Humorous fish names: Cory, Gloria, Imelda, and many more

Published October 7, 2021, 8:03 AM

by Sol Vanzi

Fish politics

In the 1986 snap election, galunggong (horse mackerel) gained prominence when a campaign ad of opposition candidate Corazon Aquino used its price, which was ₱30/kilo at the time, to illustrate how tough life was under strongman President Ferdinand Marcos. Fish vendors quickly gave galunggong the nickname Cory’s fish. The name stuck, used by some even 35 years later.

Pundits point out that galunggong shares some traits with its human namesake. It is gray and uncolorful, ordinary-looking, and small to average in size, usually 100-150 grams per piece.

Today the poor cannot afford Cory’s fish, currently retailing at ₱200/kilo.


It was in the early 1980s when another fish was making waves in the government’s efforts at providing inexpensive and sustainable protein—the bighead Asian grass carp. It immediately earned the nickname Imelda, for many reasons other than the fact that she introduced the fish after her successful diplomatic forays into China.

Like the flamboyant former First Lady, the bighead carp is bigger than ordinary, weighing up to five kilos each, ensuring a profitable harvest. It has a broad body and a showy glittering exterior.

FIRST LADY OR FRESHWATER FISH? Imelda Marcos (Yvonne Hemsey) and the bighead Asian grass carp

Filipinos easily adapted to its bony character and fishy flavor. Soon, it was being sold as the more expensive maya-maya. The restaurant chain Hap Chan serves it in a stew with Chinese herbs. Beer joints grill its fat belly for pulutan.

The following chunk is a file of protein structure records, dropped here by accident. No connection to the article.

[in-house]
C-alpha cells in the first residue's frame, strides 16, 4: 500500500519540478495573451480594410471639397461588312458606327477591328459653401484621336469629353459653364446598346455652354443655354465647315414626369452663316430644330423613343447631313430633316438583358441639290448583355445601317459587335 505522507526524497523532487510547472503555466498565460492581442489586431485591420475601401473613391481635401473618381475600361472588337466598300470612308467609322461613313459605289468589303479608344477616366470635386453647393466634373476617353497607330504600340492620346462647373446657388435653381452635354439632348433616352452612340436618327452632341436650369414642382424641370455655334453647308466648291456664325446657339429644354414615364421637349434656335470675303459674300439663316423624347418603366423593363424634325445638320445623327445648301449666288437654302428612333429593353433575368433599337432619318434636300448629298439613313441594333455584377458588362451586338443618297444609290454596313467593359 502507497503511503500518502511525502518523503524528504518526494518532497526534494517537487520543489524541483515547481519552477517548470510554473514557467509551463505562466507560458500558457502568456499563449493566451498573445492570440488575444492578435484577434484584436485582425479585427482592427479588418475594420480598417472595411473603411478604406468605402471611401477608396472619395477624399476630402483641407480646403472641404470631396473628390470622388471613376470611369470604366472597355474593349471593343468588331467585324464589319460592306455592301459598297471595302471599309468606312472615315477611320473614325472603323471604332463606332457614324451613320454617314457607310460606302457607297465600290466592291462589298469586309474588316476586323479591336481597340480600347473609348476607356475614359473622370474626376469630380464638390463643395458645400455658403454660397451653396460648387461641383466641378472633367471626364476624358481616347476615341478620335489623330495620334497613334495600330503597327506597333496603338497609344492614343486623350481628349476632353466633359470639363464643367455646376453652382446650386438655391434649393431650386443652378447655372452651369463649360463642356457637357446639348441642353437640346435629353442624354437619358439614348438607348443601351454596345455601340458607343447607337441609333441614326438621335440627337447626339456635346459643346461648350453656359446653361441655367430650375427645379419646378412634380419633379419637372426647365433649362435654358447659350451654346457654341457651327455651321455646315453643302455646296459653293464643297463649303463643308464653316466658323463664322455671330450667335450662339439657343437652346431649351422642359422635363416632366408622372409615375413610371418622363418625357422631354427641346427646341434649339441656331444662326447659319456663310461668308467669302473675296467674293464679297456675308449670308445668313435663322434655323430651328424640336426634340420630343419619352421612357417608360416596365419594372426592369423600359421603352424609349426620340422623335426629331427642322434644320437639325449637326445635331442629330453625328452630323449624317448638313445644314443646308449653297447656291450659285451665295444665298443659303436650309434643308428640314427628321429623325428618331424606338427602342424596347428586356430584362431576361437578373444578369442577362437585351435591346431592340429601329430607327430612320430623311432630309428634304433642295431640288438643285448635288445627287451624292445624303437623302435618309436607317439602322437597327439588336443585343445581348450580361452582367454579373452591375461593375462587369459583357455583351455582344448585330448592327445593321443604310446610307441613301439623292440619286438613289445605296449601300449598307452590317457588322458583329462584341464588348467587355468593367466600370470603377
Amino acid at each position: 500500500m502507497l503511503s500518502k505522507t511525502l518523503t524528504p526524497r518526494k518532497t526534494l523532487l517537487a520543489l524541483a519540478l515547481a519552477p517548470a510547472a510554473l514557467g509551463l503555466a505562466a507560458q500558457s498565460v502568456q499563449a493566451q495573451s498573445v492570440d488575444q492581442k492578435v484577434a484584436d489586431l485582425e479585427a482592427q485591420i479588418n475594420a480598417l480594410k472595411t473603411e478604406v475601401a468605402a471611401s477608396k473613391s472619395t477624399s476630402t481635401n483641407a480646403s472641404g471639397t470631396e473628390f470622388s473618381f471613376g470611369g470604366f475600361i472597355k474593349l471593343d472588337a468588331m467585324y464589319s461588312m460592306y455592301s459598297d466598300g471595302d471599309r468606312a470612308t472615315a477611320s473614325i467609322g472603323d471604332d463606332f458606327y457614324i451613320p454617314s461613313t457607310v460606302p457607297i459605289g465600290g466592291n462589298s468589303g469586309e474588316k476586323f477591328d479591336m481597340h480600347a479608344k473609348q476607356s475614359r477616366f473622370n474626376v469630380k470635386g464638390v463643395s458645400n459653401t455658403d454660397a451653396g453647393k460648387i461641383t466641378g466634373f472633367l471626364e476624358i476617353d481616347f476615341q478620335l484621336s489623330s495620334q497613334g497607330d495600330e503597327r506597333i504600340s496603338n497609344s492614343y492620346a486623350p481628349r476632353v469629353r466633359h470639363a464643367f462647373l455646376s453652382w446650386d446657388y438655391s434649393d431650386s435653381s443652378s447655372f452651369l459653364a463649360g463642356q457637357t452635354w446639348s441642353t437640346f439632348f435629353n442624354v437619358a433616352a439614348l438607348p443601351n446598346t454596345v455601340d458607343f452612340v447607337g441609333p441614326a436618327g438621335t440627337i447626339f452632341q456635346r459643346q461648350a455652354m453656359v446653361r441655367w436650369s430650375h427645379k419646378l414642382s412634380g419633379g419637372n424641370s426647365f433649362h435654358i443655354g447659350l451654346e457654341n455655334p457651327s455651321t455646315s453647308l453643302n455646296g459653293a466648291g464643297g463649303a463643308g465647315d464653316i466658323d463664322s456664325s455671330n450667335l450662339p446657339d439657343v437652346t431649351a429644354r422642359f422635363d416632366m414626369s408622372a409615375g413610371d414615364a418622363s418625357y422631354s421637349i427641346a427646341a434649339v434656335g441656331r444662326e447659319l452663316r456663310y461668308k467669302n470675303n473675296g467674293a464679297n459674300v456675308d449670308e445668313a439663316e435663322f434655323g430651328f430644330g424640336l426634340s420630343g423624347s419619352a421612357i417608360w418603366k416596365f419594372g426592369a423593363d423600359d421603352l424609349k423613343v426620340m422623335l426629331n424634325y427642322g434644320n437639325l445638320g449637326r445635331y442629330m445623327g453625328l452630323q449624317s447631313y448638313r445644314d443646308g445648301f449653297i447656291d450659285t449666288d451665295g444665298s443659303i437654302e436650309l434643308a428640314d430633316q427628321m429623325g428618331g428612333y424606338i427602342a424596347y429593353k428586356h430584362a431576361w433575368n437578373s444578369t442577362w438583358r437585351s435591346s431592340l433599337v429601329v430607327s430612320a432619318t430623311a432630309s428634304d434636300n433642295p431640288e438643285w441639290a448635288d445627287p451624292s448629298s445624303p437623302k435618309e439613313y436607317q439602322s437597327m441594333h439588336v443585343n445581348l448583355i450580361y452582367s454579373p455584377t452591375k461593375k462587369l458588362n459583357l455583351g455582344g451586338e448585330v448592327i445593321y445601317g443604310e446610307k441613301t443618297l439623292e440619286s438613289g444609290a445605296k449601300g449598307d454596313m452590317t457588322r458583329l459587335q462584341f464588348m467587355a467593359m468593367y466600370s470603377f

Today the poor cannot afford Cory’s fish, currently retailing at ₱200/kilo.

While it is shunned as an invasive species in other countries, Imelda is treasured and farmed all over the Philippines.

Striking likeness

The newest species sold in our markets is the black-chin tilapia, known by all as Gloria or Arroyo, after you-know-who.

SHORT FISH The blackchin tilapia (right) is informally called gloria or tilapyang arroyo after the former President Gloria Macapagal Arroyo

It is small, not growing more than 110 centimeters long, with a dark spot on its cheek. Completing the resemblance are prominent Bugs Bunny upper front teeth. Gloria is much cheaper than ordinary tilapia because “it is not real.”

Hammered head

Biya (Goby) is a lake fish found throughout the archipelago. But there is a fish called biyang pukpok, which looks like a goby whose head has been flattened with a hammer. Thus the name.


A deep sea fish that swims upside down, its tail twirling like helicopter blades while it hovers over coral reefs. Suwarik is a colloquial version of the Tagalog word tiwarik, meaning upside down.


Is a flat, big bellied sardine. Kinabasi is a bangus shaped like a kabasi. Since the belly is the most treasured part of the fish, kinabasi is more expensive than ordinary bangus.

Blackened, scorched

Isdang sunog is a term used in many parts of the country to refer to different kinds of fish, which share one common trait: black skin and scales as if the fish just jumped out of a grill.

Kamot Pusa

Second only to the Manila clam (halaan) in popularity, the all-white kamot pusa is distinguished by the deep scratches all over its shell.

Believe it or not

Tampal-puke is a nickname for a small type of sole that fits snuggly in a man’s palm. Believe it or not, the term is widely used, accepted, and not considered lewd in many parts of the Philippines. Just check Google.